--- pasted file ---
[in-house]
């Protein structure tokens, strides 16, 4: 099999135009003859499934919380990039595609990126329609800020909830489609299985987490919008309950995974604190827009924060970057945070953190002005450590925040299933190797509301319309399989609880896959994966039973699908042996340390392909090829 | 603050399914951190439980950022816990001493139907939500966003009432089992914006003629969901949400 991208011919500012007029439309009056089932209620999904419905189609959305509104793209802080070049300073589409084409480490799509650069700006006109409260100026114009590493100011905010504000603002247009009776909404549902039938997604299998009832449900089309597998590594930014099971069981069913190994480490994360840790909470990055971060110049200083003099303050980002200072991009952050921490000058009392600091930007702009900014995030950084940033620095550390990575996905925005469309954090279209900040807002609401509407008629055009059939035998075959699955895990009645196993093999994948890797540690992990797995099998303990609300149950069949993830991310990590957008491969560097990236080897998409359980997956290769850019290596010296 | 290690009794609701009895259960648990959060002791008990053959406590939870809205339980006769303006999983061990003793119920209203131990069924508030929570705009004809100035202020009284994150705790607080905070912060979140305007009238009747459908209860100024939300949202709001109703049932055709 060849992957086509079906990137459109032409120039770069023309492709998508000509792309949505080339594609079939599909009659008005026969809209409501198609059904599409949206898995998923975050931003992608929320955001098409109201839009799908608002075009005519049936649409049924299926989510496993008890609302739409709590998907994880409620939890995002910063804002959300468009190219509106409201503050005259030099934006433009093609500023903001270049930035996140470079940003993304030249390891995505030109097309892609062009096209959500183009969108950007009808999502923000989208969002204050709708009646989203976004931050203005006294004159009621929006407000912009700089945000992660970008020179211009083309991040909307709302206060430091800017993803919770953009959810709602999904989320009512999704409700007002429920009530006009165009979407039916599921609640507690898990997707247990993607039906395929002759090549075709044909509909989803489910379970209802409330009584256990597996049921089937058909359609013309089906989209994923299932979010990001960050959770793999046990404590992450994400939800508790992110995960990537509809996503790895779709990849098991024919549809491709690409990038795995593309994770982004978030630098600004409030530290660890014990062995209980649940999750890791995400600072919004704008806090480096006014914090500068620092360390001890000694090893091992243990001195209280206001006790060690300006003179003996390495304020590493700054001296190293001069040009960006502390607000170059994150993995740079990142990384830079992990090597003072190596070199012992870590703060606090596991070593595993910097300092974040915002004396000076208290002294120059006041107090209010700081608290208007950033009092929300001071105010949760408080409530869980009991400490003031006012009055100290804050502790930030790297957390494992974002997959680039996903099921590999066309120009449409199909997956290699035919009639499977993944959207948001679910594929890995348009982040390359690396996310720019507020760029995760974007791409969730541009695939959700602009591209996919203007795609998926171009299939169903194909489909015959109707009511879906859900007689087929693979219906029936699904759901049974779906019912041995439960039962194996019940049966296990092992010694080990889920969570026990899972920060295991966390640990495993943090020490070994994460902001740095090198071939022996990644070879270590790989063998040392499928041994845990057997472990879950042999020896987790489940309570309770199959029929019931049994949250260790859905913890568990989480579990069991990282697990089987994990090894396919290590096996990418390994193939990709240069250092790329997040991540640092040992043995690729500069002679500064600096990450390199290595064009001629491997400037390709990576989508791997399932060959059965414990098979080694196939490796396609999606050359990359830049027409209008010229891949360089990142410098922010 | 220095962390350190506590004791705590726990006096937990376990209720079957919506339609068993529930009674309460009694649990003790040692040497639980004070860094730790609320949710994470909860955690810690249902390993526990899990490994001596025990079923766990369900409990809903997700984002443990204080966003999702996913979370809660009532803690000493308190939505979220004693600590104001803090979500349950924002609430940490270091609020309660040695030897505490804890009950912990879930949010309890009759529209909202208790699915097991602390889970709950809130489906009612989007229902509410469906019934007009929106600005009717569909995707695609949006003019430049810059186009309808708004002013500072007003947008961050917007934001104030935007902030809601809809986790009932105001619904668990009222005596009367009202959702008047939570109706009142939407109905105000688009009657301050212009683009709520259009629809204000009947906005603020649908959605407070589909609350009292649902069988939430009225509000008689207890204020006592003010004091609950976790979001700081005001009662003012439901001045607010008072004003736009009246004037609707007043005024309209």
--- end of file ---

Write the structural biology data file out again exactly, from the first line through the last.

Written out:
[in-house]
């Protein structure tokens, strides 16, 4: 099999135009003859499934919380990039595609990126329609800020909830489609299985987490919008309950995974604190827009924060970057945070953190002005450590925040299933190797509301319309399989609880896959994966039973699908042996340390392909090829 | 603050399914951190439980950022816990001493139907939500966003009432089992914006003629969901949400 991208011919500012007029439309009056089932209620999904419905189609959305509104793209802080070049300073589409084409480490799509650069700006006109409260100026114009590493100011905010504000603002247009009776909404549902039938997604299998009832449900089309597998590594930014099971069981069913190994480490994360840790909470990055971060110049200083003099303050980002200072991009952050921490000058009392600091930007702009900014995030950084940033620095550390990575996905925005469309954090279209900040807002609401509407008629055009059939035998075959699955895990009645196993093999994948890797540690992990797995099998303990609300149950069949993830991310990590957008491969560097990236080897998409359980997956290769850019290596010296 | 290690009794609701009895259960648990959060002791008990053959406590939870809205339980006769303006999983061990003793119920209203131990069924508030929570705009004809100035202020009284994150705790607080905070912060979140305007009238009747459908209860100024939300949202709001109703049932055709 060849992957086509079906990137459109032409120039770069023309492709998508000509792309949505080339594609079939599909009659008005026969809209409501198609059904599409949206898995998923975050931003992608929320955001098409109201839009799908608002075009005519049936649409049924299926989510496993008890609302739409709590998907994880409620939890995002910063804002959300468009190219509106409201503050005259030099934006433009093609500023903001270049930035996140470079940003993304030249390891995505030109097309892609062009096209959500183009969108950007009808999502923000989208969002204050709708009646989203976004931050203005006294004159009621929006407000912009700089945000992660970008020179211009083309991040909307709302206060430091800017993803919770953009959810709602999904989320009512999704409700007002429920009530006009165009979407039916599921609640507690898990997707247990993607039906395929002759090549075709044909509909989803489910379970209802409330009584256990597996049921089937058909359609013309089906989209994923299932979010990001960050959770793999046990404590992450994400939800508790992110995960990537509809996503790895779709990849098991024919549809491709690409990038795995593309994770982004978030630098600004409030530290660890014990062995209980649940999750890791995400600072919004704008806090480096006014914090500068620092360390001890000694090893091992243990001195209280206001006790060690300006003179003996390495304020590493700054001296190293001069040009960006502390607000170059994150993995740079990142990384830079992990090597003072190596070199012992870590703060606090596991070593595993910097300092974040915002004396000076208290002294120059006041107090209010700081608290208007950033009092929300001071105010949760408080409530869980009991400490003031006012009055100290804050502790930030790297957390494992974002997959680039996903099921590999066309120009449409199909997956290699035919009639499977993944959207948001679910594929890995348009982040390359690396996310720019507020760029995760974007791409969730541009695939959700602009591209996919203007795609998926171009299939169903194909489909015959109707009511879906859900007689087929693979219906029936699904759901049974779906019912041995439960039962194996019940049966296990092992010694080990889920969570026990899972920060295991966390640990495993943090020490070994994460902001740095090198071939022996990644070879270590790989063998040392499928041994845990057997472990879950042999020896987790489940309570309770199959029929019931049994949250260790859905913890568990989480579990069991990282697990089987994990090894396919290590096996990418390994193939990709240069250092790329997040991540640092040992043995690729500069002679500064600096990450390199290595064009001629491997400037390709990576989508791997399932060959059965414990098979080694196939490796396609999606050359990359830049027409209008010229891949360089990142410098922010 | 220095962390350190506590004791705590726990006096937990376990209720079957919506339609068993529930009674309460009694649990003790040692040497639980004070860094730790609320949710994470909860955690810690249902390993526990899990490994001596025990079923766990369900409990809903997700984002443990204080966003999702996913979370809660009532803690000493308190939505979220004693600590104001803090979500349950924002609430940490270091609020309660040695030897505490804890009950912990879930949010309890009759529209909202208790699915097991602390889970709950809130489906009612989007229902509410469906019934007009929106600005009717569909995707695609949006003019430049810059186009309808708004002013500072007003947008961050917007934001104030935007902030809601809809986790009932105001619904668990009222005596009367009202959702008047939570109706009142939407109905105000688009009657301050212009683009709520259009629809204000009947906005603020649908959605407070589909609350009292649902069988939430009225509000008689207890204020006592003010004091609950976790979001700081005001009662003012439901001045607010008072004003736009009246004037609707007043005024309209």